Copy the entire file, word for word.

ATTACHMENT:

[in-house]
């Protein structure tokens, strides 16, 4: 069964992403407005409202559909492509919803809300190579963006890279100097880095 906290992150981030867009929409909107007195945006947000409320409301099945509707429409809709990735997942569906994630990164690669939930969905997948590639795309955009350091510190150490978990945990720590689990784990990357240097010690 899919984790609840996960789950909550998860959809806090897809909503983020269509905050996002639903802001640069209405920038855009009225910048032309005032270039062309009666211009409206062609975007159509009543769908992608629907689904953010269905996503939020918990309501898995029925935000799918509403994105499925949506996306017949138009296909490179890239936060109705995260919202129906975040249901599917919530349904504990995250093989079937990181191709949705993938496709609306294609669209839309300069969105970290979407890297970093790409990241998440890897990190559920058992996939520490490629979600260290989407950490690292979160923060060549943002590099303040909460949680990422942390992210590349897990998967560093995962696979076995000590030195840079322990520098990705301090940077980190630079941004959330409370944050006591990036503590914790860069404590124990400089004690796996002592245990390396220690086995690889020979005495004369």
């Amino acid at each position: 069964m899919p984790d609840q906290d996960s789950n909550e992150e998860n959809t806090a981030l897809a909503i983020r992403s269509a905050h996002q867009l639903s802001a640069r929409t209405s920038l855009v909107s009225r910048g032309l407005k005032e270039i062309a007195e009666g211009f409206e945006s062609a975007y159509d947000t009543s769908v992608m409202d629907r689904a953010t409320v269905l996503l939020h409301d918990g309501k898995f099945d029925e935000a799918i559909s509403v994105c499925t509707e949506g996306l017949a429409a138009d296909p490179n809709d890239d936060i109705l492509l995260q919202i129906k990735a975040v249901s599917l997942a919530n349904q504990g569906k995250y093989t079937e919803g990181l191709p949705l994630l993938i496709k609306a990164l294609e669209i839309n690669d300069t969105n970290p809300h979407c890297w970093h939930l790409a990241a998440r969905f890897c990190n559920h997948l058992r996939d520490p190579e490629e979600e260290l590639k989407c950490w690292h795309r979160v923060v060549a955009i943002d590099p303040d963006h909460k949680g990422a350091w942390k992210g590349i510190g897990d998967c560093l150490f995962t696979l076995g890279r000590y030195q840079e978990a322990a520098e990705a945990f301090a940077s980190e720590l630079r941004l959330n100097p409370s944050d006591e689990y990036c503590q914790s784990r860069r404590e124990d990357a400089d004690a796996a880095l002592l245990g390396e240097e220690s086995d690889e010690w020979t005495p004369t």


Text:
[in-house]
């Protein structure tokens, strides 16, 4: 069964992403407005409202559909492509919803809300190579963006890279100097880095 906290992150981030867009929409909107007195945006947000409320409301099945509707429409809709990735997942569906994630990164690669939930969905997948590639795309955009350091510190150490978990945990720590689990784990990357240097010690 899919984790609840996960789950909550998860959809806090897809909503983020269509905050996002639903802001640069209405920038855009009225910048032309005032270039062309009666211009409206062609975007159509009543769908992608629907689904953010269905996503939020918990309501898995029925935000799918509403994105499925949506996306017949138009296909490179890239936060109705995260919202129906975040249901599917919530349904504990995250093989079937990181191709949705993938496709609306294609669209839309300069969105970290979407890297970093790409990241998440890897990190559920058992996939520490490629979600260290989407950490690292979160923060060549943002590099303040909460949680990422942390992210590349897990998967560093995962696979076995000590030195840079322990520098990705301090940077980190630079941004959330409370944050006591990036503590914790860069404590124990400089004690796996002592245990390396220690086995690889020979005495004369």
């Amino acid at each position: 069964m899919p984790d609840q906290d996960s789950n909550e992150e998860n959809t806090a981030l897809a909503i983020r992403s269509a905050h996002q867009l639903s802001a640069r929409t209405s920038l855009v909107s009225r910048g032309l407005k005032e270039i062309a007195e009666g211009f409206e945006s062609a975007y159509d947000t009543s769908v992608m409202d629907r689904a953010t409320v269905l996503l939020h409301d918990g309501k898995f099945d029925e935000a799918i559909s509403v994105c499925t509707e949506g996306l017949a429409a138009d296909p490179n809709d890239d936060i109705l492509l995260q919202i129906k990735a975040v249901s599917l997942a919530n349904q504990g569906k995250y093989t079937e919803g990181l191709p949705l994630l993938i496709k609306a990164l294609e669209i839309n690669d300069t969105n970290p809300h979407c890297w970093h939930l790409a990241a998440r969905f890897c990190n559920h997948l058992r996939d520490p190579e490629e979600e260290l590639k989407c950490w690292h795309r979160v923060v060549a955009i943002d590099p303040d963006h909460k949680g990422a350091w942390k992210g590349i510190g897990d998967c560093l150490f995962t696979l076995g890279r000590y030195q840079e978990a322990a520098e990705a945990f301090a940077s980190e720590l630079r941004l959330n100097p409370s944050d006591e689990y990036c503590q914790s784990r860069r404590e124990d990357a400089d004690a796996a880095l002592l245990g390396e240097e220690s086995d690889e010690w020979t005495p004369t």